Second, there is the MPS, which is the main point of the sermon.  Having three points, many subpoints, alliterative lists, and the like may or may not be useful.  But a sermon should have a main point, a main take-away.  It needs to be clear and needs to be repeated in the sermon.  I have heard many tolerable to decent sermons that seem not to have had a main point or a memorable main point. I have probably preached too many sermons where the main point either didn’t exist or was obscured along the way, or was not made perfectly clear.

Pastor Merida is well grounded in the best writing on pastoral ministry and preaching around.  He highlighted many books I read and loved along the way.  Some of these include John Stott’s Between Two Worlds and Spurgeon’s Lectures to My Students and Lloyd-Jones Preaching and Preachers.  He also quotes and recommends quite a few other books I would be lunging after if preacher were still on my job description.

Most books like this one appeal only to actual preachers or preachers-in-training.  Well grounded people in the congregation need to occasionally read a book like this.  Those (of us) who are sermon listeners, rather than sermon makers, could benefit from being better equipped to know what we are looking for.

As Helmut Thielicke said, “Sell your shoes and buy Spurgeon.”  I would add this:  “Sell another pair and buy The Christ-Centered Expositor.


Why Liberalism Failed by Patrick Deneen

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Political books abound.  Political books by conservative authors and publishers abound.  I steadfastly avoid at least ninety-nine point nine (99.9) percent of them.  I avoid the books that are written in the heat and issues of the moment.  The only point of interest for me is wondering how they get written so fast.

I avoid, reject, and almost abhor political books that feature pictures of the author on the cover.  In fact, the books where the author’s picture is the cover are effectively “Keep Out” signs for me.  If I want such a book, it is easy enough to find it a year or so later in the bargain or used book bins.  But usually, a year later, such books are no more relevant than last week’s newspaper.

To a large degree, I also avoid the people who are considered the media representatives of conservatism today.  Sad to say, most of those who have radio and television spots as conservatives are devoted to ranting endlessly, to defending President Trump shamelessly, and beating dead horses furiously.  Yes, such voices often say true things and things with which I agree.  But I find little of interest in tide of cultural or social or media conservatism.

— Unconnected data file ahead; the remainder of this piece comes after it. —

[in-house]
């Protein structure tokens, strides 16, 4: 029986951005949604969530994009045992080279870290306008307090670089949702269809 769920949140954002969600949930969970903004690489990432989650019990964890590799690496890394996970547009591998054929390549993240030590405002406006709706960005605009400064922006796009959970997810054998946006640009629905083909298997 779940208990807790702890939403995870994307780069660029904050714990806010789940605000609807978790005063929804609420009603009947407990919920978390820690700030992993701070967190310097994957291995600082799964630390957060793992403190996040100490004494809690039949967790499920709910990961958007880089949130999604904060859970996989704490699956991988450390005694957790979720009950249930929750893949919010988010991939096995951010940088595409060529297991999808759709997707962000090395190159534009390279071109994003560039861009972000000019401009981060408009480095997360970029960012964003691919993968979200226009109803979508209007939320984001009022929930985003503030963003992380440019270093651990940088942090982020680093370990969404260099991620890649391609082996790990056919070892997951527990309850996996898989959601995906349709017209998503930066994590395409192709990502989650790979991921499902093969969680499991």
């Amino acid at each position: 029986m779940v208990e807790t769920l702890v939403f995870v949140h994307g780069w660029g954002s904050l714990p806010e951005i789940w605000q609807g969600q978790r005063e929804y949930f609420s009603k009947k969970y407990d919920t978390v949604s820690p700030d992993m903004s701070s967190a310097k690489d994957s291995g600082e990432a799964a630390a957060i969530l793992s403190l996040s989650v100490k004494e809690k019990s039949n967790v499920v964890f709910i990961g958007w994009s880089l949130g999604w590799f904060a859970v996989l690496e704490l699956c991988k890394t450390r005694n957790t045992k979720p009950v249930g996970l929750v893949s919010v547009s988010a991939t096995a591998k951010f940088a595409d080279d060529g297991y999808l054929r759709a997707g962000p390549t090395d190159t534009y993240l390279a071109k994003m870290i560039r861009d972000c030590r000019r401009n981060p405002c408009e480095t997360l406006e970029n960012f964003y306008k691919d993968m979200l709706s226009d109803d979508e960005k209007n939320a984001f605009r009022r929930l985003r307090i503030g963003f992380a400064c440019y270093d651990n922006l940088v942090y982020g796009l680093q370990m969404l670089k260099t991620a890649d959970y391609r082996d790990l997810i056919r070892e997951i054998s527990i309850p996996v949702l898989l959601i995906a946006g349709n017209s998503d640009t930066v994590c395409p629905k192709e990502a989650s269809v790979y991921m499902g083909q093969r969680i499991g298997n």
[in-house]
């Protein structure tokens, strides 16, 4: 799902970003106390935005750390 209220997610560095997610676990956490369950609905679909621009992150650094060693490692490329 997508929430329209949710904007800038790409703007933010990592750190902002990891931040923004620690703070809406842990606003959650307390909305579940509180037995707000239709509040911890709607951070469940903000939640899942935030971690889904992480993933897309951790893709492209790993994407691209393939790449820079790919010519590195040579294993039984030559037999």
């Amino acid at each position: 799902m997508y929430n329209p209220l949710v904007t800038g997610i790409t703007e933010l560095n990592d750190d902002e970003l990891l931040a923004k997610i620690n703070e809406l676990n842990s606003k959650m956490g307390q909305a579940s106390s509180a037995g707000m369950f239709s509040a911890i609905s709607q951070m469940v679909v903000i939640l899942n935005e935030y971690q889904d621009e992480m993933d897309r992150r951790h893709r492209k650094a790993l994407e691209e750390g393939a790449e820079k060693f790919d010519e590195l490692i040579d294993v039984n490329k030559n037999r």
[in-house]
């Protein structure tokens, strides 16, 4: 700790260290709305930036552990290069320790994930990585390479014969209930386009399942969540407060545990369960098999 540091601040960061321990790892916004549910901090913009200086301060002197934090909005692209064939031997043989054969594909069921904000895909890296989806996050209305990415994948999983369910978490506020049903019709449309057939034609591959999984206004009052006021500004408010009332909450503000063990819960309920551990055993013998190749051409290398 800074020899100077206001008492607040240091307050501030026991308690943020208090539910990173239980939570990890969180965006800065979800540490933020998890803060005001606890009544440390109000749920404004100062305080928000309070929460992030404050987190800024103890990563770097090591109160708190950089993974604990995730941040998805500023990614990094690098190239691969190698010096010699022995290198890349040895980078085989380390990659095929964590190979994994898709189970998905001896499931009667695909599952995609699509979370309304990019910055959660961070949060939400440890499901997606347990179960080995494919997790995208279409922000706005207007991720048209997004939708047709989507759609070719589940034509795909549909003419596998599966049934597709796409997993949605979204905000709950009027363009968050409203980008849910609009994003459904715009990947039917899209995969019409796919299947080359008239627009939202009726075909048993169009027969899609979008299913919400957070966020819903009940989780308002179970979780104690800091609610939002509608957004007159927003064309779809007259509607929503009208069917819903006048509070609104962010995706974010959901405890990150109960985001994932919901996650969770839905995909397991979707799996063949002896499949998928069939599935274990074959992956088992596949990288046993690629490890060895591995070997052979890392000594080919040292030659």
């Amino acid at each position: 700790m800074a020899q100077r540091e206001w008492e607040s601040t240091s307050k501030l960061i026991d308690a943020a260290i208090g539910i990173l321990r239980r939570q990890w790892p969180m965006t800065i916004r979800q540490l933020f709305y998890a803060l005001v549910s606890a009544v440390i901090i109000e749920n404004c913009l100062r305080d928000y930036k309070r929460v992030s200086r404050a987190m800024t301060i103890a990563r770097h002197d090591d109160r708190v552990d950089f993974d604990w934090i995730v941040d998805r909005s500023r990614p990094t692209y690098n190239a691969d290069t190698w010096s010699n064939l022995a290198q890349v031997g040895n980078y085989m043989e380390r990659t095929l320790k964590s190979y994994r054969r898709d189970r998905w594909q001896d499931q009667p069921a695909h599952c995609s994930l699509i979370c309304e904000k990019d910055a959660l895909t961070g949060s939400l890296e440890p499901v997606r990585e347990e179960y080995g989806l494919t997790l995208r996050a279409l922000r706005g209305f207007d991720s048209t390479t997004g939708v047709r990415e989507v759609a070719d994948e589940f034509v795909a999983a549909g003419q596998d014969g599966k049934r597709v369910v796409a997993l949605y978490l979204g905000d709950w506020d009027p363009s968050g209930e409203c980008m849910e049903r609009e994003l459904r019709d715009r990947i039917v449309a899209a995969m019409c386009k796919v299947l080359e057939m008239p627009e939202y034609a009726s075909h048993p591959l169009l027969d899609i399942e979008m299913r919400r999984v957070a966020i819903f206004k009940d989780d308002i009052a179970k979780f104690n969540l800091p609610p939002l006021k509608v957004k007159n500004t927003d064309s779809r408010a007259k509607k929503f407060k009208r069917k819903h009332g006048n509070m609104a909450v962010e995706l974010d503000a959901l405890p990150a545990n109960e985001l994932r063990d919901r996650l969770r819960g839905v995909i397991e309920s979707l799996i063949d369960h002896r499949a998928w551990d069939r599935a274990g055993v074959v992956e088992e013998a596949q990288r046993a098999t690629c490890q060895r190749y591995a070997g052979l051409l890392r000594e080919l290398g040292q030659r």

The hype of the day, the popular cries of the moment, and the trending internet stories can easily obscure real political thought.  Magazines such as National Review are a welcome relief to such trendiness and trite fluff.

We have been cursed with living in interesting times.  I have yet to figure out what happened in the 2016 election.  The political successes and failures of Hillary Clinton, Bernie Sanders, and Donald Trump all astound me.  Everything I predicted was wrong.  But I am in good company there.  Everything just about anyone predicted was wrong.

The greatest consolation in this political climate can be found in going back to the roots and sources of our world. Many times I am reminded of the wisdom of the Roman historian Livy:

“The study of history is the best medicine for a sick mind; for in history you have a record of the infinite variety of human experience plainly set out for all to see: and in that record you can find for yourself and your country both examples and warnings: fine things to take as models, base things, rotten through and through, to avoid.”

But the study of history, roots, and original sources is never to be done as a way of escape from the current age or as an excuse for pining away for the good old days.  We live in an age where the cracks in the foundation are showing badly.  The structures of our world cannot stand.  “The centre cannot hold,” as Yeats said in “The Second Coming.”

For these reasons, reading Why Liberalism Failed by Patrick J. Deneen is both a relief and a source of hope.  Dr. Deneen is a professor of political science at Notre Dame University.  This book, published by Yale University Press, has been subject to many book reviews and discussions.  Dr. Albert Mohler, a leading evangelical intellectual, interviewed Dr. Deneen in an enjoyable discussion found HERE.

With all the commentary (both favorable and critical) and buzz about this book, I could easily say:  “Read the book while I start my second reading of it.”  If all my ________________ (millions, thousands, hundreds, dozens, or 5) followers did that, we would all gain from the process.  And I am going to read the book again (after having finished it today).

The first key point to take note of is that the words Liberal and Liberalism are not just descriptions of the Left Wing of the Democrat Party (yes, I know that the right wing of that party died years ago).  Why Liberalism Failed is not a boast-filled celebration of the defeat of Madame Clinton, Nancy Pelosi, Chuck Schumer,  and company.  It is not an attack on the media, the education system, the Washington establishment, or any of the usual targets of the political news.